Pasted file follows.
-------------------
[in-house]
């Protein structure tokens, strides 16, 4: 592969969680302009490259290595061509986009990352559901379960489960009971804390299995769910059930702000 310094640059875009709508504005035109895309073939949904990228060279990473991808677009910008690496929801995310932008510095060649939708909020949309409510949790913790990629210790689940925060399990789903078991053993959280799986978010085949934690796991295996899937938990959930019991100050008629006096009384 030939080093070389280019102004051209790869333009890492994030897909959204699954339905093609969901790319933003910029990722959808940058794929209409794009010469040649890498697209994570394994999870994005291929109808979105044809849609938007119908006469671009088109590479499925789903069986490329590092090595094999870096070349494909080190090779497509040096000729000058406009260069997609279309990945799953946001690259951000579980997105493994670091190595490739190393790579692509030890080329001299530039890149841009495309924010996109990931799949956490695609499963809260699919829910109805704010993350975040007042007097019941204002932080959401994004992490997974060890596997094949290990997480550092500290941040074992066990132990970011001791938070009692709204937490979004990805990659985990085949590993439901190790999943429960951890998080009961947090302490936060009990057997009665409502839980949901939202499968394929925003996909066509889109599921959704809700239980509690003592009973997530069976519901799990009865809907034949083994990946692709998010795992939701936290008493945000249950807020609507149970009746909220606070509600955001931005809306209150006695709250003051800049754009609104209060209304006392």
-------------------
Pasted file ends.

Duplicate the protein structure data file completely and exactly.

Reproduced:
[in-house]
């Protein structure tokens, strides 16, 4: 592969969680302009490259290595061509986009990352559901379960489960009971804390299995769910059930702000 310094640059875009709508504005035109895309073939949904990228060279990473991808677009910008690496929801995310932008510095060649939708909020949309409510949790913790990629210790689940925060399990789903078991053993959280799986978010085949934690796991295996899937938990959930019991100050008629006096009384 030939080093070389280019102004051209790869333009890492994030897909959204699954339905093609969901790319933003910029990722959808940058794929209409794009010469040649890498697209994570394994999870994005291929109808979105044809849609938007119908006469671009088109590479499925789903069986490329590092090595094999870096070349494909080190090779497509040096000729000058406009260069997609279309990945799953946001690259951000579980997105493994670091190595490739190393790579692509030890080329001299530039890149841009495309924010996109990931799949956490695609499963809260699919829910109805704010993350975040007042007097019941204002932080959401994004992490997974060890596997094949290990997480550092500290941040074992066990132990970011001791938070009692709204937490979004990805990659985990085949590993439901190790999943429960951890998080009961947090302490936060009990057997009665409502839980949901939202499968394929925003996909066509889109599921959704809700239980509690003592009973997530069976519901799990009865809907034949083994990946692709998010795992939701936290008493945000249950807020609507149970009746909220606070509600955001931005809306209150006695709250003051800049754009609104209060209304006392």